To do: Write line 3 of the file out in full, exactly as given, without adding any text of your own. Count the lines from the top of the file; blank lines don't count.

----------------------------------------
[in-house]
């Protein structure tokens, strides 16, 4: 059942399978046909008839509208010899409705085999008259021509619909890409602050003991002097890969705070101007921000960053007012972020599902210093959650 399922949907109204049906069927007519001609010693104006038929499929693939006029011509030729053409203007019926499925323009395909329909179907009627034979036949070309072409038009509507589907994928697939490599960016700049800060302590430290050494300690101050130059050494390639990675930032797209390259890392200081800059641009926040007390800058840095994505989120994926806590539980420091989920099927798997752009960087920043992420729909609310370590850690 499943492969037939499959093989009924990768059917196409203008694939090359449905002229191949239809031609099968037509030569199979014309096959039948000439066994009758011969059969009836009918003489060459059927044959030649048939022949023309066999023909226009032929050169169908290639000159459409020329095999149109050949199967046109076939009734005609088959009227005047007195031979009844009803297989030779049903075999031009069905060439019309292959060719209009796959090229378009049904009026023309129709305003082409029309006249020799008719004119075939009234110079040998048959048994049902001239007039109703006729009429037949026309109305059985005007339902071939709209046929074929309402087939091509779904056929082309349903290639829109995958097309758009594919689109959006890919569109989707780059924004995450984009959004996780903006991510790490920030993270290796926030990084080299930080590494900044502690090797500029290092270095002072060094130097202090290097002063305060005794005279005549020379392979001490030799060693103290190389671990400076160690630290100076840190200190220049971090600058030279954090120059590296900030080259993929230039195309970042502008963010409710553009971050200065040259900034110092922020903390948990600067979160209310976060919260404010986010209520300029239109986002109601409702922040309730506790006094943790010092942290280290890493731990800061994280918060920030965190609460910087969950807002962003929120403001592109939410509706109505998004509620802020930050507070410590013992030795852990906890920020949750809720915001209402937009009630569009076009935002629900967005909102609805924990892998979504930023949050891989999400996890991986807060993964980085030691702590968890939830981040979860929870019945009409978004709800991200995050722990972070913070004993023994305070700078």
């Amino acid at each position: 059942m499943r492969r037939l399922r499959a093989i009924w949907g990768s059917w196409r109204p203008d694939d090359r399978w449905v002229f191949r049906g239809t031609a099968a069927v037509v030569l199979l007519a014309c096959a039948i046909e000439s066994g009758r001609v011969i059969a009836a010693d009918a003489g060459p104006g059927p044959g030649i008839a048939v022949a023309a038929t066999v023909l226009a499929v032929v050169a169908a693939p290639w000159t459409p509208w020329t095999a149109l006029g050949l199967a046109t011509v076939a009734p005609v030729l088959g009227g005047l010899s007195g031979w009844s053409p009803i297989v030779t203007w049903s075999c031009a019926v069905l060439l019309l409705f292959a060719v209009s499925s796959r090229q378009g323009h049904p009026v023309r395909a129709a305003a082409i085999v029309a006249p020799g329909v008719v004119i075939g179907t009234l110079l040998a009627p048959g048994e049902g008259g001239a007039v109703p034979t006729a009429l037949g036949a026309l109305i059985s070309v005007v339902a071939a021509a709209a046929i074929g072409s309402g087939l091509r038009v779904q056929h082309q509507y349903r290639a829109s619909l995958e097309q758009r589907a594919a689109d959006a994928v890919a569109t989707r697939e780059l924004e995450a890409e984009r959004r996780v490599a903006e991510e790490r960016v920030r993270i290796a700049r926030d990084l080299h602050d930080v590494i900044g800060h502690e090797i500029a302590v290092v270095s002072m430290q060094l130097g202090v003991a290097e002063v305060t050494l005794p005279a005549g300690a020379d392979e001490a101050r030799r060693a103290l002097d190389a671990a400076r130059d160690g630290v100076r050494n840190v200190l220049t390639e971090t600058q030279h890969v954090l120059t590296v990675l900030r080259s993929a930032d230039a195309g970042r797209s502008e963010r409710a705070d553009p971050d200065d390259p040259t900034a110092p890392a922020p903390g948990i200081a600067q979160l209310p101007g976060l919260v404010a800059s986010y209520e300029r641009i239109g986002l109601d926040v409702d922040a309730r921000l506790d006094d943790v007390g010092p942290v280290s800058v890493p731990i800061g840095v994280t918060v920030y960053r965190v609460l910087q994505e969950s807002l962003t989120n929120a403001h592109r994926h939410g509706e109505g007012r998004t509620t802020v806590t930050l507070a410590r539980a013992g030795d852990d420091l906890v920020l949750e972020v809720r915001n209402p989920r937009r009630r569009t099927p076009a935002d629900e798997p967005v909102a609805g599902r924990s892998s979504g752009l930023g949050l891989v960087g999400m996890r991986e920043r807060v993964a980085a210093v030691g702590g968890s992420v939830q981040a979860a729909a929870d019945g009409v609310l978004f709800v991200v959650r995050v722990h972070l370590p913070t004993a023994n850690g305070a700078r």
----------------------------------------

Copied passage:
């Amino acid at each position: 059942m499943r492969r037939l399922r499959a093989i009924w949907g990768s059917w196409r109204p203008d694939d090359r399978w449905v002229f191949r049906g239809t031609a099968a069927v037509v030569l199979l007519a014309c096959a039948i046909e000439s066994g009758r001609v011969i059969a009836a010693d009918a003489g060459p104006g059927p044959g030649i008839a048939v022949a023309a038929t066999v023909l226009a499929v032929v050169a169908a693939p290639w000159t459409p509208w020329t095999a149109l006029g050949l199967a046109t011509v076939a009734p005609v030729l088959g009227g005047l010899s007195g031979w009844s053409p009803i297989v030779t203007w049903s075999c031009a019926v069905l060439l019309l409705f292959a060719v209009s499925s796959r090229q378009g323009h049904p009026v023309r395909a129709a305003a082409i085999v029309a006249p020799g329909v008719v004119i075939g179907t009234l110079l040998a009627p048959g048994e049902g008259g001239a007039v109703p034979t006729a009429l037949g036949a026309l109305i059985s070309v005007v339902a071939a021509a709209a046929i074929g072409s309402g087939l091509r038009v779904q056929h082309q509507y349903r290639a829109s619909l995958e097309q758009r589907a594919a689109d959006a994928v890919a569109t989707r697939e780059l924004e995450a890409e984009r959004r996780v490599a903006e991510e790490r960016v920030r993270i290796a700049r926030d990084l080299h602050d930080v590494i900044g800060h502690e090797i500029a302590v290092v270095s002072m430290q060094l130097g202090v003991a290097e002063v305060t050494l005794p005279a005549g300690a020379d392979e001490a101050r030799r060693a103290l002097d190389a671990a400076r130059d160690g630290v100076r050494n840190v200190l220049t390639e971090t600058q030279h890969v954090l120059t590296v990675l900030r080259s993929a930032d230039a195309g970042r797209s502008e963010r409710a705070d553009p971050d200065d390259p040259t900034a110092p890392a922020p903390g948990i200081a600067q979160l209310p101007g976060l919260v404010a800059s986010y209520e300029r641009i239109g986002l109601d926040v409702d922040a309730r921000l506790d006094d943790v007390g010092p942290v280290s800058v890493p731990i800061g840095v994280t918060v920030y960053r965190v609460l910087q994505e969950s807002l962003t989120n929120a403001h592109r994926h939410g509706e109505g007012r998004t509620t802020v806590t930050l507070a410590r539980a013992g030795d852990d420091l906890v920020l949750e972020v809720r915001n209402p989920r937009r009630r569009t099927p076009a935002d629900e798997p967005v909102a609805g599902r924990s892998s979504g752009l930023g949050l891989v960087g999400m996890r991986e920043r807060v993964a980085a210093v030691g702590g968890s992420v939830q981040a979860a729909a929870d019945g009409v609310l978004f709800v991200v959650r995050v722990h972070l370590p913070t004993a023994n850690g305070a700078r």